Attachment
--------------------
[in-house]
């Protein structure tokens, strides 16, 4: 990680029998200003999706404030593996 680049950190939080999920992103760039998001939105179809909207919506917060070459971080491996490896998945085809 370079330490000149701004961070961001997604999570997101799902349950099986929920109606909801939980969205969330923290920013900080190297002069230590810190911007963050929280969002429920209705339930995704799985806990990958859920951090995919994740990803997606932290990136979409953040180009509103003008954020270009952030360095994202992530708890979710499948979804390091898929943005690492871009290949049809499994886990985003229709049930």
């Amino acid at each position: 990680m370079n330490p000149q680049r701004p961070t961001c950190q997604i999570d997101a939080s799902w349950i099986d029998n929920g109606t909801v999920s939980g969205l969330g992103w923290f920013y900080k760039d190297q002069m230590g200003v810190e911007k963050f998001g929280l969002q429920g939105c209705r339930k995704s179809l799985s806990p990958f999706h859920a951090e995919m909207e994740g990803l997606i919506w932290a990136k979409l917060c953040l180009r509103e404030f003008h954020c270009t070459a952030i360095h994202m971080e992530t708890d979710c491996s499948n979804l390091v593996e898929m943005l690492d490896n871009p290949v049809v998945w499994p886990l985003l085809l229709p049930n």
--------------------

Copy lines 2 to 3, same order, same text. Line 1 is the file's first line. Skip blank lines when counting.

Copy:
């Protein structure tokens, strides 16, 4: 990680029998200003999706404030593996 680049950190939080999920992103760039998001939105179809909207919506917060070459971080491996490896998945085809 370079330490000149701004961070961001997604999570997101799902349950099986929920109606909801939980969205969330923290920013900080190297002069230590810190911007963050929280969002429920209705339930995704799985806990990958859920951090995919994740990803997606932290990136979409953040180009509103003008954020270009952030360095994202992530708890979710499948979804390091898929943005690492871009290949049809499994886990985003229709049930």
């Amino acid at each position: 990680m370079n330490p000149q680049r701004p961070t961001c950190q997604i999570d997101a939080s799902w349950i099986d029998n929920g109606t909801v999920s939980g969205l969330g992103w923290f920013y900080k760039d190297q002069m230590g200003v810190e911007k963050f998001g929280l969002q429920g939105c209705r339930k995704s179809l799985s806990p990958f999706h859920a951090e995919m909207e994740g990803l997606i919506w932290a990136k979409l917060c953040l180009r509103e404030f003008h954020c270009t070459a952030i360095h994202m971080e992530t708890d979710c491996s499948n979804l390091v593996e898929m943005l690492d490896n871009p290949v049809v998945w499994p886990l985003l085809l229709p049930n």